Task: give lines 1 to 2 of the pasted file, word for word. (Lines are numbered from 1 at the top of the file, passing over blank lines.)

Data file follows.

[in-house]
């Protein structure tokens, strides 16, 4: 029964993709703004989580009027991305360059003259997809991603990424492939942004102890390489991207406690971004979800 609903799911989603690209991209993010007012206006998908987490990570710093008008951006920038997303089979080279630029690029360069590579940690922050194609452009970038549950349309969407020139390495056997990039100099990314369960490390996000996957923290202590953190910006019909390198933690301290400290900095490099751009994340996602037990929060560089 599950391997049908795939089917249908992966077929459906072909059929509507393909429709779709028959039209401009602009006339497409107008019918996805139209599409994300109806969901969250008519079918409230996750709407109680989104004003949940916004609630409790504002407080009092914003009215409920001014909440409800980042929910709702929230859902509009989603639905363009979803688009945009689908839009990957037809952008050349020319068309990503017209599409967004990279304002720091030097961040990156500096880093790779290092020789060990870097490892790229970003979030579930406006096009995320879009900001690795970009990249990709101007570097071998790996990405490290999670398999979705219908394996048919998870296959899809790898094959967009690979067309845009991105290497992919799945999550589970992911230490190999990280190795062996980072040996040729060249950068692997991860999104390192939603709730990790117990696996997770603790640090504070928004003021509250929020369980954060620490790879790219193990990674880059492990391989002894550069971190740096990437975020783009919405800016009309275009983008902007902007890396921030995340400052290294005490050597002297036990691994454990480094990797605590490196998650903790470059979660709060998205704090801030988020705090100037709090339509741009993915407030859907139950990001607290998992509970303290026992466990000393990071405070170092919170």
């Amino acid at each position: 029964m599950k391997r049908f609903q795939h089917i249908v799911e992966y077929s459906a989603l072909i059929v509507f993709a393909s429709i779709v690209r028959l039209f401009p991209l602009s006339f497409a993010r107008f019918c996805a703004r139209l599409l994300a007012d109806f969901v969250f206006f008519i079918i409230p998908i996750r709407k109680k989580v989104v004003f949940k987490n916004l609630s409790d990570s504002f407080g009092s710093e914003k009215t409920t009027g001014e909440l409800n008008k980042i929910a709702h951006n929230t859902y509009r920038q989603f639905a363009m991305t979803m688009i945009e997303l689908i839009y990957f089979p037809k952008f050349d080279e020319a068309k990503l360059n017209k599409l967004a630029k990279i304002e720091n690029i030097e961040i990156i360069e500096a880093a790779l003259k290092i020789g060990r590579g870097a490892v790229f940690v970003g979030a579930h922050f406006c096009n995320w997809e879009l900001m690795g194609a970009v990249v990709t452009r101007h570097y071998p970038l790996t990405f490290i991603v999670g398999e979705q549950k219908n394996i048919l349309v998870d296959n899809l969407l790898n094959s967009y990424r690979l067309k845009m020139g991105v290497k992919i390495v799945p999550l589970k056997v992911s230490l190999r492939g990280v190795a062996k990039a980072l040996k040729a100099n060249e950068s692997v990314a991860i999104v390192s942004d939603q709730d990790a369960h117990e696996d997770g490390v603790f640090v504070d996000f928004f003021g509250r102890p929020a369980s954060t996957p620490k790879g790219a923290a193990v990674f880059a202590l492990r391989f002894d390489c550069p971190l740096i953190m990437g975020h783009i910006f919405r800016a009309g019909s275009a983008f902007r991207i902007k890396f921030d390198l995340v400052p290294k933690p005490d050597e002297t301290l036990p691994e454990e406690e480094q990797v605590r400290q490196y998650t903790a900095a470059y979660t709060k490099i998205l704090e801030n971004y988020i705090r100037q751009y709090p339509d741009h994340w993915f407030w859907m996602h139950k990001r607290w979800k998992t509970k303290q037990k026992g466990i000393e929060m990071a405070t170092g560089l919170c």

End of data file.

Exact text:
[in-house]
């Protein structure tokens, strides 16, 4: 029964993709703004989580009027991305360059003259997809991603990424492939942004102890390489991207406690971004979800 609903799911989603690209991209993010007012206006998908987490990570710093008008951006920038997303089979080279630029690029360069590579940690922050194609452009970038549950349309969407020139390495056997990039100099990314369960490390996000996957923290202590953190910006019909390198933690301290400290900095490099751009994340996602037990929060560089 599950391997049908795939089917249908992966077929459906072909059929509507393909429709779709028959039209401009602009006339497409107008019918996805139209599409994300109806969901969250008519079918409230996750709407109680989104004003949940916004609630409790504002407080009092914003009215409920001014909440409800980042929910709702929230859902509009989603639905363009979803688009945009689908839009990957037809952008050349020319068309990503017209599409967004990279304002720091030097961040990156500096880093790779290092020789060990870097490892790229970003979030579930406006096009995320879009900001690795970009990249990709101007570097071998790996990405490290999670398999979705219908394996048919998870296959899809790898094959967009690979067309845009991105290497992919799945999550589970992911230490190999990280190795062996980072040996040729060249950068692997991860999104390192939603709730990790117990696996997770603790640090504070928004003021509250929020369980954060620490790879790219193990990674880059492990391989002894550069971190740096990437975020783009919405800016009309275009983008902007902007890396921030995340400052290294005490050597002297036990691994454990480094990797605590490196998650903790470059979660709060998205704090801030988020705090100037709090339509741009993915407030859907139950990001607290998992509970303290026992466990000393990071405070170092919170």